a work in progress

who i am and why i am not special

Hello, I’m Anne.

If being in pain for the last decade has taught me anything it’s that I’m not special. The world is full of people suffering from chronic pain and other invisible diseases, yet the population is mostly quiet (unless I’m missing a month out of the year where everyone wears colored ribbons and runs 5ks in support of this epidemic).

For a little while, I thought I was special. I was barely in my twenties and the only person I knew who had had several orthopedic surgeries. I visited doctors all over the state and participated in studies about my condition since it had only recently been identified. But once that narcissism faded, I looked up and saw a community of people just like me. Maybe they were older or had a different source of pain, but our lives looked more or less the same.

In spite of my realization of this wide-spread problem, I found living with chronic pain horribly isolating. Sure, there was that Facebook group I checked on, and there were those people at physical therapy with whom I could commiserate, but when I was home on a Saturday night and four hours into a Netflix binge, things were quite lonely.

I used to be a vibrant, extroverted person. I made friends wherever I went, always had a boyfriend, and had a packed social calendar. Now that I write that, it sounds obnoxious and braggy, so let me rephrase. I was never the popular person, but I was never short on friends. I didn’t have a list of endless invites every night, yet there was always something fun to do. But after years of consistent “no’s” and “I can’t’s” things changed.

As my pain got worse I could do less – no surprises there! It looked like I was on a permanent upswing following the first two surgeries until suddenly I was hurting even more than before. I tried everything I could to get better, but my level of functioning slipped, pulling my social life with it.

Below are the stages of that multi-year process, in a mere five bullet points:

  • Suffer in silence : You can do a fairly decent job masking your increasing pain as you stand for hours at a cocktail party. You pay for it later, but at least you made it through the night!
  • Making everyone around you uncomfortable : You hobble several feet behind your friends as you bar hop Downtown. You continue to insist that you’re fine, but everyone knows you’re lying. They try to walk more slowly to try to allow you to keep up and say things like “You look so miserable!”
  • Realizing it’s just not worth it : You sit at the bar alone and watch your friends dance without you because you cannot stand any longer. You started the night in pain, and you’re going to end the night in pain. You wore comfortable shoes and rested all day in preparation for this evening of “fun,” but you just can’t make it work anymore.
  • No : You know how the day is going to go before it starts, and you don’t want to put your body through that. You get a phone call asking if you want to watch a parade at their house and you start crying because you can’t, embarrassing yourself and making the person issuing the invitation uncomfortable.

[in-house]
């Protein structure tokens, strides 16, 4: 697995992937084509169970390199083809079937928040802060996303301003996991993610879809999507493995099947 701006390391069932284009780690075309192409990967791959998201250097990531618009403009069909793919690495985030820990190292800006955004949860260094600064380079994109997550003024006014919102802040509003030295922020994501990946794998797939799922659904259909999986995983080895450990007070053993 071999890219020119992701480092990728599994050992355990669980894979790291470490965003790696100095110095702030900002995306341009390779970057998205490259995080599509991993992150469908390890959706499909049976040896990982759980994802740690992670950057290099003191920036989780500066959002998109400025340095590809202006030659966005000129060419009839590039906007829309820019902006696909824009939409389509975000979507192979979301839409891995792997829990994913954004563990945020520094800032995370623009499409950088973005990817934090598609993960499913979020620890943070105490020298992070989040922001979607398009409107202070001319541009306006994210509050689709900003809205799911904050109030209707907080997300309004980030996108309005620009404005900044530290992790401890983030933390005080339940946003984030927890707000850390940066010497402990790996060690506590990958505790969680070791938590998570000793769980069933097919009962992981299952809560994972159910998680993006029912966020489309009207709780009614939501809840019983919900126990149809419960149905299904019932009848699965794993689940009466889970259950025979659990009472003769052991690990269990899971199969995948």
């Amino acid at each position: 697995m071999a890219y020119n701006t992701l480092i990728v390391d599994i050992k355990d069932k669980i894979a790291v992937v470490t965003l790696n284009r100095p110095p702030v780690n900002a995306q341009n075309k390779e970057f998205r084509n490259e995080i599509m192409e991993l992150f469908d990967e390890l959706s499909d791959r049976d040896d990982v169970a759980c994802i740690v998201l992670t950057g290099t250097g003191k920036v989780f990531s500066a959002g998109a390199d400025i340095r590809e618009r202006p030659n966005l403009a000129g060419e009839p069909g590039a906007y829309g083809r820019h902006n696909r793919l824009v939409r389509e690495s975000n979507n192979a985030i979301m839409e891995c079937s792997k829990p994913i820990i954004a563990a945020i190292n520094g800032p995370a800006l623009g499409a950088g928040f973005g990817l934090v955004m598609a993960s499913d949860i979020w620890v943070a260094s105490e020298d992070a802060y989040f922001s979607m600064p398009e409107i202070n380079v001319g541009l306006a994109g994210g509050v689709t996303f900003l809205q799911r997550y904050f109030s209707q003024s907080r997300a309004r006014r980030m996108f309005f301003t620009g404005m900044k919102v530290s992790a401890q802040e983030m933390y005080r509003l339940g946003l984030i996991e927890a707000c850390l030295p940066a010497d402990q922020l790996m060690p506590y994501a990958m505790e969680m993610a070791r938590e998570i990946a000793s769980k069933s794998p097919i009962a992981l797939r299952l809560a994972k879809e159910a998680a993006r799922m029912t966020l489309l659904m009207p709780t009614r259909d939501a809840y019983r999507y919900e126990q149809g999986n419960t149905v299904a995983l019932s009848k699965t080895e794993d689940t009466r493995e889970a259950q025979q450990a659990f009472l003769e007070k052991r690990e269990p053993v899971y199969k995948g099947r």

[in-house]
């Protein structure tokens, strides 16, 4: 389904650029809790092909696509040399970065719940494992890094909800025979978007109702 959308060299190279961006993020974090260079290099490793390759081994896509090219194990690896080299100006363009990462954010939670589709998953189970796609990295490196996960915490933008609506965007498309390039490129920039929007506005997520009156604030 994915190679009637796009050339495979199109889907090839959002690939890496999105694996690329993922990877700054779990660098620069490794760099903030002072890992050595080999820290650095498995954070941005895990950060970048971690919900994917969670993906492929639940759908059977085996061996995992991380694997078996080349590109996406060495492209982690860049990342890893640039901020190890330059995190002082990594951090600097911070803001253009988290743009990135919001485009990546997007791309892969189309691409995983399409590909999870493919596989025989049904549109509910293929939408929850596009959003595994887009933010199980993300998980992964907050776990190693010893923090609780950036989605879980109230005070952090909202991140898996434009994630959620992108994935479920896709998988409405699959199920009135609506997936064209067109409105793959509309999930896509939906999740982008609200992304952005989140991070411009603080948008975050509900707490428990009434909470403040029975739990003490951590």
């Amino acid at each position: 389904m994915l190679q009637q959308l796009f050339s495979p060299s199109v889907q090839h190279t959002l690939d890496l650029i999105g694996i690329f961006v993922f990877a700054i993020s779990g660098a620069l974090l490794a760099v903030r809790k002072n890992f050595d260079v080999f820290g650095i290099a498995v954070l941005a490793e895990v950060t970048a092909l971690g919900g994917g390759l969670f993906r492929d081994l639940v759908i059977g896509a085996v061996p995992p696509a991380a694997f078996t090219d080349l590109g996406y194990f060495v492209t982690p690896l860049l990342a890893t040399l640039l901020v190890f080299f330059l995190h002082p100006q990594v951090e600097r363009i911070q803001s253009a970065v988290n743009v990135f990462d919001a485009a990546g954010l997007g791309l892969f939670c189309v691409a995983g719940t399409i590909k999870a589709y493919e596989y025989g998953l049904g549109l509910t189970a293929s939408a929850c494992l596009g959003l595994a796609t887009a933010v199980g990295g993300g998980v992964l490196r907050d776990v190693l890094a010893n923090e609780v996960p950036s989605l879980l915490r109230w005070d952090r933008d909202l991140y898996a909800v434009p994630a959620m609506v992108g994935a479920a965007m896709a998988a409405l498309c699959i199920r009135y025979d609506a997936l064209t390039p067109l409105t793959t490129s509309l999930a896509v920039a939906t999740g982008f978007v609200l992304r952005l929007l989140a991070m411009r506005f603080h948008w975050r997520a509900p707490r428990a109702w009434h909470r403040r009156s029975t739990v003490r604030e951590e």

• Radio silence : You’ve said “no” so many times people don’t want to ask you to do much of anything anymore. No one wants to bring up the topic of your pain (because there’s no way you’re thinking about it if someone isn’t talking about it, right?), and pretty much all attempts at social interaction stop. Sure, you still do things, but outside of your closest friends / family, no one understands why some activities are okay while others aren’t, so they just give up.

I realize that I’m writing from my personal experiences, but I know that they aren’t unique (which goes back to the whole me-not-being-special thing). At this point in my blogging journey, I have no intention of going into the specificities of my conditions because I don’t even feel it’s relevant. The purpose of writing, besides wanting to have a soapbox, is the possibility of reaching someone who feels the same way. We don’t have to hurt for the same reasons for us to have shared feelings, fears, and even experiences.

I do not wish to isolate anyone who feels pain, but because I am youngish my experiences might differ from someone who doesn’t identify as such. I feel that the community of young people who have chronic pain deserves its own attention because some of the struggles are different. I hope that people of all ages can relate to what I say, but be warned that this blog is targeted specifically for those who are young and dealing with chronic conditions.

So if you can deal with my sarcasm, frequent negativity, and sometimes disarming honesty, read on. If not, that’s your call!

You also need to be able to deal with a few typos from time to time, as my job dictates that I write in the evenings which is, incidentally, when I am least clear due to the pain medicines I take. I do return to each post and correct my errors, but I’ve usually already had a few reads by that point. Still, I’m feeling like my “audience” can forgive this shortcoming.

%d bloggers like this: